With this narrative taking centre stage, many in the press continued to link Tomlinson’s death to riotous behavior by protesters. The police had claimed in their initial statement that medics had to move the dying man as bottles were being thrown and their safety had been endangered. This was spread widely in the press, not least by the Evening Standard newspaper, whose April 1 edition led with the headline "Wave of Violence Sweeps Across the City" while in its April 2 edition, the Standard also carried a two-page spread with the headline "Police pelted with bricks as they help dying man."

 

If left there, the death of Ian Tomlinson might have been blamed on the protesters who allegedly denied him effective treatment by intimidating police medics. It would also have exonerated police when allegations were emerging that they had sidelined first responders giving Mr Tomlinson first aid and, even more gravely, that Tomlinson had been confronted by police before his collapse.

 

Yet the account offered by the police is wrong on almost all counts.

 

The first evidence to suggest that the official narrative was incomplete or misleading came from postings on the Indymedia website, a news portal frequently used by activists to plan protest actions and disseminate information about violence against protesters.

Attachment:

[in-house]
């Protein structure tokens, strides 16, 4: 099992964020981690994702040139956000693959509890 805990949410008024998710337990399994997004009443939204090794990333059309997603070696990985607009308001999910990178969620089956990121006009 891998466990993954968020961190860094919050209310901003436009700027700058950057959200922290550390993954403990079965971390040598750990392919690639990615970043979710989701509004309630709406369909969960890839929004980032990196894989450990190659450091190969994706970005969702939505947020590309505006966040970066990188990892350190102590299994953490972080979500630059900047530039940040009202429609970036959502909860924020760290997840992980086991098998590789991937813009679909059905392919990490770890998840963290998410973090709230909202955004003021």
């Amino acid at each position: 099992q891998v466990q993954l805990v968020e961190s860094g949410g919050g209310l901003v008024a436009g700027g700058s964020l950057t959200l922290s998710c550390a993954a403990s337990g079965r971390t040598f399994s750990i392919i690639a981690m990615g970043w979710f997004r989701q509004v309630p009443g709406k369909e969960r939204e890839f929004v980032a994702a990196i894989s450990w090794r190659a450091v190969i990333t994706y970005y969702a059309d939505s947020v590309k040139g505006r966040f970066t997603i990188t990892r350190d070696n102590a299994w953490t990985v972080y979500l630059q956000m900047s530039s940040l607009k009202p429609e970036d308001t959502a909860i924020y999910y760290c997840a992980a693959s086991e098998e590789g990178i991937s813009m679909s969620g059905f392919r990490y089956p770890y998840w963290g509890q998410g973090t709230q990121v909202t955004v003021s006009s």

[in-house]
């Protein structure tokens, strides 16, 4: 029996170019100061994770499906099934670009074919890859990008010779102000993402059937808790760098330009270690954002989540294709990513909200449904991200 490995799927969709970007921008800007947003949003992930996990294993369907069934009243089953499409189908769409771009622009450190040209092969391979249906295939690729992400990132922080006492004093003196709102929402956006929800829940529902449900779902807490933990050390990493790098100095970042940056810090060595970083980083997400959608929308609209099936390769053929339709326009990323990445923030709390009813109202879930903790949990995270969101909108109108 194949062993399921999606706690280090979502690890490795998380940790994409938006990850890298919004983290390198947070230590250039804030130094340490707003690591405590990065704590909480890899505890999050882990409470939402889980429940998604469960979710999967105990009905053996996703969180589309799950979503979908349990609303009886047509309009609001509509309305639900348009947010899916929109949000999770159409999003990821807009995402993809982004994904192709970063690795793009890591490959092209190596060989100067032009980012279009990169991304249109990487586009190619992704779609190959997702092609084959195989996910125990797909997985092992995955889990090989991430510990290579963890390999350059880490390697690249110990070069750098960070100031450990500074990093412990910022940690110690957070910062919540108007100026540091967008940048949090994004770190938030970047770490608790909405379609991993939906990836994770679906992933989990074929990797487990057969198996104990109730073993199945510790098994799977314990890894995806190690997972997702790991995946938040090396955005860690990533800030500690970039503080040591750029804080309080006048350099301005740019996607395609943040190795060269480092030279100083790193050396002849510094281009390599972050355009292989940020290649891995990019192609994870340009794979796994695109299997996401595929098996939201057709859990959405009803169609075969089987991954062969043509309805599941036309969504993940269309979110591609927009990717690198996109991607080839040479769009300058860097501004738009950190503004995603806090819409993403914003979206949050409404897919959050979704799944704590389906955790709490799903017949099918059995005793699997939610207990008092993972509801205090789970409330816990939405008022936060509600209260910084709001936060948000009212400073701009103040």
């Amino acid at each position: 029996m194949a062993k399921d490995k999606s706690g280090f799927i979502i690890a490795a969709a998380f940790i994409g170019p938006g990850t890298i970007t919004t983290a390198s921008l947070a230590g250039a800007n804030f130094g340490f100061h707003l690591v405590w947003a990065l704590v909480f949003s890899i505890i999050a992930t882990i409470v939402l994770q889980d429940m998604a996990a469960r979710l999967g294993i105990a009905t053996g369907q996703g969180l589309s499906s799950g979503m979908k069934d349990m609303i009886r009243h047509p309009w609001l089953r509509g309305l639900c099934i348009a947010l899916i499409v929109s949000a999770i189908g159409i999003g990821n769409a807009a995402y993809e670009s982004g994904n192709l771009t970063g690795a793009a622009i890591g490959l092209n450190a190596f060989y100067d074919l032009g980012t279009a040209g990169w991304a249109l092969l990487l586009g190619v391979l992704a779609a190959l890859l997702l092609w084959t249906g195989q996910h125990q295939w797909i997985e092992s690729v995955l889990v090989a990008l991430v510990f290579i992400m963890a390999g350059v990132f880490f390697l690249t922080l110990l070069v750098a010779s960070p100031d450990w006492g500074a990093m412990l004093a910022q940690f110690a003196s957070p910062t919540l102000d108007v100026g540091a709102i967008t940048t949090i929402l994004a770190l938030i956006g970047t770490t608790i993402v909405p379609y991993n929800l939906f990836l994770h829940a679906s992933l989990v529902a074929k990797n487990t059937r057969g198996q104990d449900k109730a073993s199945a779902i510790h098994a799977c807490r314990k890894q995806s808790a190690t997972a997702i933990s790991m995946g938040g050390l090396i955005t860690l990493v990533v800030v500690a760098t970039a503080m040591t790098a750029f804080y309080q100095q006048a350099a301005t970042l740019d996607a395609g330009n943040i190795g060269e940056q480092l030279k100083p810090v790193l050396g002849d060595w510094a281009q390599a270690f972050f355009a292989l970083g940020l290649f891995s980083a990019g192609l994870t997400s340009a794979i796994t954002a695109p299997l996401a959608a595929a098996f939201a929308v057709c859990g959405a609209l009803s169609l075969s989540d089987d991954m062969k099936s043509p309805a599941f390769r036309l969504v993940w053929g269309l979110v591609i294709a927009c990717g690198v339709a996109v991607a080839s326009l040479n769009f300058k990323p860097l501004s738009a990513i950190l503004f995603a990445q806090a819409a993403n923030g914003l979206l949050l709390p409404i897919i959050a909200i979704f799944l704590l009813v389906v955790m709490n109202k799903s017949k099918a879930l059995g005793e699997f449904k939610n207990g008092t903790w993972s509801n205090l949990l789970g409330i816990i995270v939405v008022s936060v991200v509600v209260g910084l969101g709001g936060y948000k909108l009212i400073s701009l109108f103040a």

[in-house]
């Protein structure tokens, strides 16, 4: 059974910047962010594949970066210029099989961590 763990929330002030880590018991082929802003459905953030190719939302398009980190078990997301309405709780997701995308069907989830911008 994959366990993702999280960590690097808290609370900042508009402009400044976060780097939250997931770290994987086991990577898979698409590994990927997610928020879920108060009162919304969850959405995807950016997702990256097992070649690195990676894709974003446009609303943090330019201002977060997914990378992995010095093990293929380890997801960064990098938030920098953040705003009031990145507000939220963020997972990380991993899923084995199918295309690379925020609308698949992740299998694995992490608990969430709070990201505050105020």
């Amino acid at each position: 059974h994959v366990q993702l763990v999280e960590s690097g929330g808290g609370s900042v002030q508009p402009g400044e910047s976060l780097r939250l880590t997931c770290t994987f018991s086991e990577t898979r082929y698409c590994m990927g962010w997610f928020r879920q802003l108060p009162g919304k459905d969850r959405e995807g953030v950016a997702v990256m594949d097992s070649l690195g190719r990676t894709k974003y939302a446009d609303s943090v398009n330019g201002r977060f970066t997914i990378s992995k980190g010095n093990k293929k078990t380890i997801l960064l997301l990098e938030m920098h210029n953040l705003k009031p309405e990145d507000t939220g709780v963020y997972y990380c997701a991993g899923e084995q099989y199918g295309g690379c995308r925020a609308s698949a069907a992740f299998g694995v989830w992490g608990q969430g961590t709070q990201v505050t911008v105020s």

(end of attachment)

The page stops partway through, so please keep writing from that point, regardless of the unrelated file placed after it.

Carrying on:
A statement by witnesses entitled "Death at the G20" challenged the account being offered by the police in several respects. A group of students who witnessed Tomlinson’s collapse gave a much more detailed picture of what happened than the press had so far delivered. It was a picture which, instead of painting protesters as violent yobs, suggested that they had immediately organised to help the dying man, and had not unleashed a barrage of missiles against medics when they arrived.

 

One witness, for example, wrote that, after a police charge, "The woman giving first aid stood in the path of the crowd." When police arrived, the first aider and a fellow protester who was liasing with ambulance crews were elbowed aside. As witness Peter Apps put it, "they pushed her forcibly away from him. They refused to listen to her [the first aider] when she tried to explain his condition. The ambulance dispatcher wanted to talk to the police, the phone was being held out to them, but the police refused."